After an intense standoff with the Walter Gwenigale leadership at the Ministry of Health (MOH) that almost stalled normal activities of the health sector, especially during the height of the Ebola outbreak, the newly minted National Health Workers Union of Liberia (NAHWUL) is set to elect a new leadership.
Many health workers from throughout the country will attend a day-long convention next month in Suakoko, Bong County to decide who takes the mantle of authority for the Union.
The election of the new corps of officers, according to a release signed by the Chairman of NAHWUL’s election commission, Jerry Kollie, will be held on September 9, at the Phebe Hospital, Bong County. “The current leadership did well for us, advocating on our behalf to ensure that the right things are done. But their tenure has come to an end, and therefore, we need a new group to steer the affairs of this important organization.
“We want our members to get involved in this exercise so that whatever comes out of Suakoko will be the collective voice of health workers in the country,” Mr. Kollie said. The 2017 convention committee wants to inform all health workers and the public about NAHWUL’s upcoming elections in an effort to have a transparent election, said Kollie.
All positions of the union ranging from president, vice presidents for administration, professional ethics and operations, secretary general, assistant secretary general, financial secretary, treasurer and chaplain are opened for any member to apply, Kollie added.
“We want all of our members who are interested in any of these positions to submit a letter of application with the position of interest clearly indicated, current CV with three references, two passport size photos, one hanging folder and a non-refundable fee. The non-refundable fees range from of L$2000 for president, L$1800 for vice president for administration, L$1800 for vice president for professional ethics and operations, L$1600 for secretary general, L$1400 for assistant secretary general, L$1200 for financial secretary, L$1000 for treasurer, L$800 for chaplain,” Kollie said.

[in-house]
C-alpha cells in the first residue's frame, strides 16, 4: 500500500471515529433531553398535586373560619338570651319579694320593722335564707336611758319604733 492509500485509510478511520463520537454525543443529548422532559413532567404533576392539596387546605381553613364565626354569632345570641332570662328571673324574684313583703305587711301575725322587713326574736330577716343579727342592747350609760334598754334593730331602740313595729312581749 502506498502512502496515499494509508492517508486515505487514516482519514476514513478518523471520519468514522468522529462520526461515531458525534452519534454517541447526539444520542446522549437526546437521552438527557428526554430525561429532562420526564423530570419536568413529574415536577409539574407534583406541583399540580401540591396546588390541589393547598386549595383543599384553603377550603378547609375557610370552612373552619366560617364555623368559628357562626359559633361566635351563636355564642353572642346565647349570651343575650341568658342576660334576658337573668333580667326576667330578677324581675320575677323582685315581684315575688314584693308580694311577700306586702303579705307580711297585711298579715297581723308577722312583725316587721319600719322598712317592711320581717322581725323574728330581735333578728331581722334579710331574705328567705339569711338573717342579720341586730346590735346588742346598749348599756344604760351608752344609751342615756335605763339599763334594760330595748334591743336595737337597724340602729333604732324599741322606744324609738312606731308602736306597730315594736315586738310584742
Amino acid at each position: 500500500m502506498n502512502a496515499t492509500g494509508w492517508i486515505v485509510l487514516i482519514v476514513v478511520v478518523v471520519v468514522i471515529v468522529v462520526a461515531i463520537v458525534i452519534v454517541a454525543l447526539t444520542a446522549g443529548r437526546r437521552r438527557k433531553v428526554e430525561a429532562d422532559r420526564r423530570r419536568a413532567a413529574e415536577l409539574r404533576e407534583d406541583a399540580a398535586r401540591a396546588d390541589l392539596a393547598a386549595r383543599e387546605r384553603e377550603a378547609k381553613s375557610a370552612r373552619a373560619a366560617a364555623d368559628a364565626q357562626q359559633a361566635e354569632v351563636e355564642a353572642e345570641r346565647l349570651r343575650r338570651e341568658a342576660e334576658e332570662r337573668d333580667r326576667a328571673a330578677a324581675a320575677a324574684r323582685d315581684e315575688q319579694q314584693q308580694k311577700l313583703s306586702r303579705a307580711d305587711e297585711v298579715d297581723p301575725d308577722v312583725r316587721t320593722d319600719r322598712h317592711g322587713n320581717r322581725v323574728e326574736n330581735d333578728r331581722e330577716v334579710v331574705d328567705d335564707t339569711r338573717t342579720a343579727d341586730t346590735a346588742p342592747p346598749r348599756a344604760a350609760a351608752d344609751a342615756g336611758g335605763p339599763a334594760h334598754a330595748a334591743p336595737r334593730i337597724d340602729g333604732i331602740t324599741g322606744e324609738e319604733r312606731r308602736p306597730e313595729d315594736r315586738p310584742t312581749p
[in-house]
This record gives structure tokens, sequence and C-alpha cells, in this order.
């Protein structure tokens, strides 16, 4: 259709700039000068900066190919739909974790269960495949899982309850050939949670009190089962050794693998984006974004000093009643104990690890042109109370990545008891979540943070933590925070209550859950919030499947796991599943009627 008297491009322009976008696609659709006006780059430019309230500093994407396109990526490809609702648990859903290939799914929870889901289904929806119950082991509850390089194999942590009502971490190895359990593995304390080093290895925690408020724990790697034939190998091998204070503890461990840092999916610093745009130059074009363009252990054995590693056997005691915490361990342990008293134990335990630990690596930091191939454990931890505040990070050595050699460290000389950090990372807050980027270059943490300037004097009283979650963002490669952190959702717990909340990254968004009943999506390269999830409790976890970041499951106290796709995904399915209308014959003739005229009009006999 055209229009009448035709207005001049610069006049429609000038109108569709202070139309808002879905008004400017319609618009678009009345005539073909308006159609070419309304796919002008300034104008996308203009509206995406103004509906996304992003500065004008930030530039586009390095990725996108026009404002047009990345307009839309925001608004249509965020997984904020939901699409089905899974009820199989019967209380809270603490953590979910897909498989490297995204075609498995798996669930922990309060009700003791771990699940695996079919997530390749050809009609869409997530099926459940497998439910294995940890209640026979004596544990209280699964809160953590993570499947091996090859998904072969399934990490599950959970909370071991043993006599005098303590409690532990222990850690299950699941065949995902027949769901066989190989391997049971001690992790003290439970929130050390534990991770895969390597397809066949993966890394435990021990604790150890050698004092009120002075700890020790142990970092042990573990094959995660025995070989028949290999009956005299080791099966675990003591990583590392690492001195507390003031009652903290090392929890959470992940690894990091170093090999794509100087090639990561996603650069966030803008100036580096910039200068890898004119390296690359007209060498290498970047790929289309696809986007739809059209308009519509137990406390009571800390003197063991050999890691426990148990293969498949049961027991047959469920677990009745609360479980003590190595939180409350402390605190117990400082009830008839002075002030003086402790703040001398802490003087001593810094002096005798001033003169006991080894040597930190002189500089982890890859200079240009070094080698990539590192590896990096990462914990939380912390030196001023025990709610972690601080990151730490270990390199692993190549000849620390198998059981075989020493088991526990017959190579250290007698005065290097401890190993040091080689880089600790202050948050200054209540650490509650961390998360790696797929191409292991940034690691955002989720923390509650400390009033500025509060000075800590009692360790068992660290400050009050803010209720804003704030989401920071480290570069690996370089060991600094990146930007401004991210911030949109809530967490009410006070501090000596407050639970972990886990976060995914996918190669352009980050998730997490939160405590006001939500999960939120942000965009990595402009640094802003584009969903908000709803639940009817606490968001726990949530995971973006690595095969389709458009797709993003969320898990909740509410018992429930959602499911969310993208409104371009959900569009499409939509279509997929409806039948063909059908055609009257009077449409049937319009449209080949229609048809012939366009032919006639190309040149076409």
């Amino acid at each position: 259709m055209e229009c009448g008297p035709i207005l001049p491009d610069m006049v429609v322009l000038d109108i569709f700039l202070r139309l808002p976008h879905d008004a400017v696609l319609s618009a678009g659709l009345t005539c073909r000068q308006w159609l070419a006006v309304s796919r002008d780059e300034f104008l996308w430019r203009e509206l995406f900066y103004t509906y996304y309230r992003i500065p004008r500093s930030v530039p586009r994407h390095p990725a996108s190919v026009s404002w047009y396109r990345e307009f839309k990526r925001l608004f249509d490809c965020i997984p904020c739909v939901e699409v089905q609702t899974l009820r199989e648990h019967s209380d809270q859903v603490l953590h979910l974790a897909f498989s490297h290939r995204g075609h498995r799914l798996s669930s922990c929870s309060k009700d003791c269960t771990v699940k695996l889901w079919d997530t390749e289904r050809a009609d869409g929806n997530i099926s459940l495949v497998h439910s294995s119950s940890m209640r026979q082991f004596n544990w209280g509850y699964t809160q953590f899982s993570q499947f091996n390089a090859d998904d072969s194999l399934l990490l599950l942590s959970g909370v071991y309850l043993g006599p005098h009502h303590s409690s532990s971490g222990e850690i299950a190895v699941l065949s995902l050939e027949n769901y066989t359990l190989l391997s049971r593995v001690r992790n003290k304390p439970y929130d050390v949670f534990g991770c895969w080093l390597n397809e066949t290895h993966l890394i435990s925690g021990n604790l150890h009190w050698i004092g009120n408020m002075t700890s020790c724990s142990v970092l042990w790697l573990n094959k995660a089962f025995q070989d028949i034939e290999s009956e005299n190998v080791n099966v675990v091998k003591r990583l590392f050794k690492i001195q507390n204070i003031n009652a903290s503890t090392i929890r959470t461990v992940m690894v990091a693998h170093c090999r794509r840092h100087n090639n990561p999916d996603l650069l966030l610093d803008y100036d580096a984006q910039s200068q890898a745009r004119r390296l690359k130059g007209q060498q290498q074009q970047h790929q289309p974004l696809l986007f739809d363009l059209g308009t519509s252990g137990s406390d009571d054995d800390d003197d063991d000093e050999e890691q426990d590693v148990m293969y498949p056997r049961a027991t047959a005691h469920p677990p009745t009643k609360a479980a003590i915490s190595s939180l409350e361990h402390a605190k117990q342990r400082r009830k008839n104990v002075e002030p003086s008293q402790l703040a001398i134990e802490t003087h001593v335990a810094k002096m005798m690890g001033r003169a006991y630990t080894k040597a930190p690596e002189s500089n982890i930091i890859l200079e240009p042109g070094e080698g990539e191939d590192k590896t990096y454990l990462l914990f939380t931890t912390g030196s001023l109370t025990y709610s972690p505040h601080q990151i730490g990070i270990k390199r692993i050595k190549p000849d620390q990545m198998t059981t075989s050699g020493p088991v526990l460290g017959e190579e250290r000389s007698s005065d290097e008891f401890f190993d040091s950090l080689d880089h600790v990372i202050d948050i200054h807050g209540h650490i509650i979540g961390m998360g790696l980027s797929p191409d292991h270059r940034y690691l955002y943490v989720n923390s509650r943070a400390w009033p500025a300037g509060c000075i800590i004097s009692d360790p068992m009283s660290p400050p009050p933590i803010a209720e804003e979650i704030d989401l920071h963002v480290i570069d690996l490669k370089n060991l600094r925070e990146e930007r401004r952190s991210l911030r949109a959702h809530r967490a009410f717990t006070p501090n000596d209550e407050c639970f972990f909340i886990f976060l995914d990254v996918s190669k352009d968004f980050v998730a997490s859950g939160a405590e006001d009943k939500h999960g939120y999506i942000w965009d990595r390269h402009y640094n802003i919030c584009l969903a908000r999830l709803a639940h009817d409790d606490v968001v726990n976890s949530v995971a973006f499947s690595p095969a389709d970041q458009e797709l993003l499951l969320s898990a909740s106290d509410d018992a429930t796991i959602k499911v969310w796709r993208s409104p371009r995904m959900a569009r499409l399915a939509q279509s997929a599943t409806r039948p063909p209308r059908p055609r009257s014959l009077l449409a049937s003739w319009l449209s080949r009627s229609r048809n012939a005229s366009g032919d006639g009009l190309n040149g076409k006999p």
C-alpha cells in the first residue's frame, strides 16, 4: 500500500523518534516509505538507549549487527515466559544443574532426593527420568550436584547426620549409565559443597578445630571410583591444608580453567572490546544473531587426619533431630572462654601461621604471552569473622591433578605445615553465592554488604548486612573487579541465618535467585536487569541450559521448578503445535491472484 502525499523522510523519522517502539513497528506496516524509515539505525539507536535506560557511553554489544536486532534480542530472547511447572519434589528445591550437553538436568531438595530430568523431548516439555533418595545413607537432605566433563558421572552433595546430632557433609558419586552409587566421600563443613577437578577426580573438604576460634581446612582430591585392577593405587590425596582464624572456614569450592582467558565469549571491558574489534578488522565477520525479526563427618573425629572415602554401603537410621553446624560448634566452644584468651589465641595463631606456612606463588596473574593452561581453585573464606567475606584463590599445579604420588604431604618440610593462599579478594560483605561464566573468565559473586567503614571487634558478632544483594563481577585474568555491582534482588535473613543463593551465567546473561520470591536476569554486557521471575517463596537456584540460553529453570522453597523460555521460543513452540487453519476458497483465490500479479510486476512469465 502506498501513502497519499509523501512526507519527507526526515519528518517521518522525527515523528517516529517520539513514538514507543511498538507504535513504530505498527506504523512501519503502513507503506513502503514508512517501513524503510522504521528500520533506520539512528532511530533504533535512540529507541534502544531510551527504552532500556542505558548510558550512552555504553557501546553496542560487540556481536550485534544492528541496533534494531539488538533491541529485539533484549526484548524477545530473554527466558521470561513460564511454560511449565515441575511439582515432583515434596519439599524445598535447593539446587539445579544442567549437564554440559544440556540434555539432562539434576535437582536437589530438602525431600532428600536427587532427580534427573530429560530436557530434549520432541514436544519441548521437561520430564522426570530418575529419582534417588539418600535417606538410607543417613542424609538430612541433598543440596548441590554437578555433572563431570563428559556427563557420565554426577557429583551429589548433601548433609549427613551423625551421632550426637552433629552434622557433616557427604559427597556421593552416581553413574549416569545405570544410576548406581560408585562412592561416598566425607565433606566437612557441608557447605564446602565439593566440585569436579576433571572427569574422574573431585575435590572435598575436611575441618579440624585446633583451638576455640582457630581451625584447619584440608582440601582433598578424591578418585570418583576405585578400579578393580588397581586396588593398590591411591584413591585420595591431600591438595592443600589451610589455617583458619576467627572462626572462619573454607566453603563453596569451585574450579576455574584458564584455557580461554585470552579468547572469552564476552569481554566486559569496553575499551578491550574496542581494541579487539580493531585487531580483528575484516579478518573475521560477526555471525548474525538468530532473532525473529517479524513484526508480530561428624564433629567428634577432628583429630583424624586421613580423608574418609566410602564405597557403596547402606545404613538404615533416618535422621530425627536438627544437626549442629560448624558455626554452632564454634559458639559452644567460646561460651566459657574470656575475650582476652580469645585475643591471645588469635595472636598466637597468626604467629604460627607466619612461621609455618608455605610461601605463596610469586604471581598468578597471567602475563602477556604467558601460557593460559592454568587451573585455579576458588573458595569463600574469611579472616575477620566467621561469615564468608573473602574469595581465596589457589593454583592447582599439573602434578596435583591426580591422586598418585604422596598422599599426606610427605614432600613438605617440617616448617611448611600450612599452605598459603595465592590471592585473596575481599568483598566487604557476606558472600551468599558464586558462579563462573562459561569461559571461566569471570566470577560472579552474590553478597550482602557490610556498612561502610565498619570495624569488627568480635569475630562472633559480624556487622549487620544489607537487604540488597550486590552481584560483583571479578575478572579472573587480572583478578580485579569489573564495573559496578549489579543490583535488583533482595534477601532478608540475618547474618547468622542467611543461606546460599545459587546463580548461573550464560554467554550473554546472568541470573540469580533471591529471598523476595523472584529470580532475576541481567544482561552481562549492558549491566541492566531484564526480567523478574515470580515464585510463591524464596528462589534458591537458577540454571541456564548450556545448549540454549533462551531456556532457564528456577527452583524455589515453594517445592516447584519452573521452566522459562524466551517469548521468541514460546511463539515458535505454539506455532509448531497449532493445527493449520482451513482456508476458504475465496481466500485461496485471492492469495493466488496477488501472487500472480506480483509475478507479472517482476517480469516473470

There are, however, many criteria set forth by the election commission for all of the elective posts. According to Kollie, for anyone to be eligible to contest for any of the elected positions, that person must be an employee in the health sector; be 25 years of age or above; must be a high school graduate or above; be a Liberian citizen by birth.
The release further states that the applicants must not be a presidential appointee in the health sector or his/her deputy. “Anyone willing to contest must have worked in the health sector for at least 5 years; must be a domicile of Montserrado County; must be a registered and active member in moral standing with the institution,” Kollie said.
“Application began yesterday, August 16, and ends on Monday, August 28, while revision of applications will be on August 29 and 30, followed by the publication of qualified and eligible candidate listing that will be on Thursday, August 31. Campaign starts on Friday, September 1.”
NAHWUL’s embattled president, Joseph Tamba, and the secretary general, George Poe Williams, were at the center of the fracas with Minister Gwenigale. They were suspended indefinitely by the government.